Google.com homeschool organizations listed by state

Homeschooling resources for parents with limited time

The following are given only as examples of some of the hundreds of possible options available that help parents who have limited time to work with their children.

Switched-on Schoolhouse
Alpha Omega Publications produces Switched-On Schoolhouse, CD-ROM presented courses for grades K-12. For example, a complete fourth grade program of all courses costs $284.95, although courses are also available individually. The curriculum is Protestant and traditional in its educational approach. Students read through text, take quizzes and tests, and play learning gamesÑall of which happens on the computer without parental assistance aside from an occasional essay question that a parent needs to check.

Chalk Dust math courses
Chalk Dust offers complete, high-quality video and textbook math courses for Basic Math (junior high) through Calculus. Instruction is on the video, then students work through a textbook. The Solution Key for each course helps when students get stuck.

Private schooling

One of the most up-to-date listings of private schools in your area is in the Yellow Pages.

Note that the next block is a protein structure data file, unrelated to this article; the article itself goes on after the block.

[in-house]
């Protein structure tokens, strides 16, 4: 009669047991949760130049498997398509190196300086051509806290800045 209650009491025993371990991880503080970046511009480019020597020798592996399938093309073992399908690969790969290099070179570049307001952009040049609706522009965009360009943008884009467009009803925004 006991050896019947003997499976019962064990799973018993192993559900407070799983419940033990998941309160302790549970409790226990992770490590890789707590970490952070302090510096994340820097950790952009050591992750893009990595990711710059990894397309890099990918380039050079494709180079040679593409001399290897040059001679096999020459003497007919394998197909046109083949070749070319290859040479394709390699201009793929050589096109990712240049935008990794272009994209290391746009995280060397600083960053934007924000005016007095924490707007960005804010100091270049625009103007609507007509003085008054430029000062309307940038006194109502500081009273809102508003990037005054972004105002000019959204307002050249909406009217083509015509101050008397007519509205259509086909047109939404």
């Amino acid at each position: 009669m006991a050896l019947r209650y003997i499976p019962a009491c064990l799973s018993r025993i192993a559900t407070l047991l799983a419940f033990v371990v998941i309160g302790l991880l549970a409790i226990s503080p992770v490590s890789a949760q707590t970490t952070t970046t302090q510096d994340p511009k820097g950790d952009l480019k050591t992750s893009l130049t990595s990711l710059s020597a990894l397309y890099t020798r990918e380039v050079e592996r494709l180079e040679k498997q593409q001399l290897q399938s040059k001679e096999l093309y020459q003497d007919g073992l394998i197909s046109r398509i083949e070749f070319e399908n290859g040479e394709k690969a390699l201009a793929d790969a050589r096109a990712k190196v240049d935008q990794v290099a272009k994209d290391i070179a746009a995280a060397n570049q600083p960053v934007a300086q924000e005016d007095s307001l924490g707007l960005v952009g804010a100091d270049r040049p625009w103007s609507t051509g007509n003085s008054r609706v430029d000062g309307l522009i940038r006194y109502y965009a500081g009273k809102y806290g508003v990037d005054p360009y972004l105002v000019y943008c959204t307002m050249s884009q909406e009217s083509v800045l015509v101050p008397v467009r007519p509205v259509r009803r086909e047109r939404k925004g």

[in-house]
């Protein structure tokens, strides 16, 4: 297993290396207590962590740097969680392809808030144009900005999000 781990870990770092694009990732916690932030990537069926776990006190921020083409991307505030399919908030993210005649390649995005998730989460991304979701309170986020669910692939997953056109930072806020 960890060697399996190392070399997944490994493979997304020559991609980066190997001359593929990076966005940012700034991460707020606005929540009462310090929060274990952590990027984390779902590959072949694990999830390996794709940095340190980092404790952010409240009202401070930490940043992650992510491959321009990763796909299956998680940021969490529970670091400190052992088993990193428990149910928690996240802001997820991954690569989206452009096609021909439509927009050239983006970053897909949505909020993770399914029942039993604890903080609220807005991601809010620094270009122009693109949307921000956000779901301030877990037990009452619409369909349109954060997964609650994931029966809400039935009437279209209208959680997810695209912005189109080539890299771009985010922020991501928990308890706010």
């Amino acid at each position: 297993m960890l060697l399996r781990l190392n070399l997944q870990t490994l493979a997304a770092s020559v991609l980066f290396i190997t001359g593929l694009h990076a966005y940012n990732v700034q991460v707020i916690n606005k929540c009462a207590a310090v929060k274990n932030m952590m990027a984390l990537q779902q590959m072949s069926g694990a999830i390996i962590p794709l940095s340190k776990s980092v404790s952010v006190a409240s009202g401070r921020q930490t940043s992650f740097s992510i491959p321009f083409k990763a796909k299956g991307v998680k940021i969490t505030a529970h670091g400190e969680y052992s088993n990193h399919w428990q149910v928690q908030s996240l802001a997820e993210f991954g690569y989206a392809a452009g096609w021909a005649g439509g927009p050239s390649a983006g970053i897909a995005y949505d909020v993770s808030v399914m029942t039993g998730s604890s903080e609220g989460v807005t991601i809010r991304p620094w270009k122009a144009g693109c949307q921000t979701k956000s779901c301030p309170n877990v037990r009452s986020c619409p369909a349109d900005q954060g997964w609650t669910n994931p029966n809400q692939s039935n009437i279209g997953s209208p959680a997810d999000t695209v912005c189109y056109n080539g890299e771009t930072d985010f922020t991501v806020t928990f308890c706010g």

There are also several on-line search engines:

Eschoolsearch.com
Easy online searching through their database of 30,000+ private schools for grades preK 12. Includes all types of private schools; allows searched for specific education methods (e.g., Montessori) or religious denominations.

National Center for Education Statistics (US Dept of Education)
Specify state, ZIP code, and number of miles from ZIP. May be more complete than Eschoolsearch.com.

Peterson's Private Secondary Schools
Search for private high schools in your area. High end schools tend to have more information provided at the site. Also searches Canada and many other countries.

Association of Christian Schools International
Search their database by state or country. ACSI is the largest association of private K-12 Christian schools.

Google Directory of sites for private school information

Scholarships

Children's Scholarship Fund (CSF)
Umbrella for scholarship programs for K-12 education throughout the U.S. You can find which local CSF programs are accepting applications for scholarships to private schools at this site.

CSF programs in 44 cities

Home School Foundation
The Home School Foundation operates funds targeted to assist widows who choose to homeschool, families who have children with special needs, and families who have experienced economic difficulty.

Alternatives to private or homeschooling

Community Schools associated with Growing Families International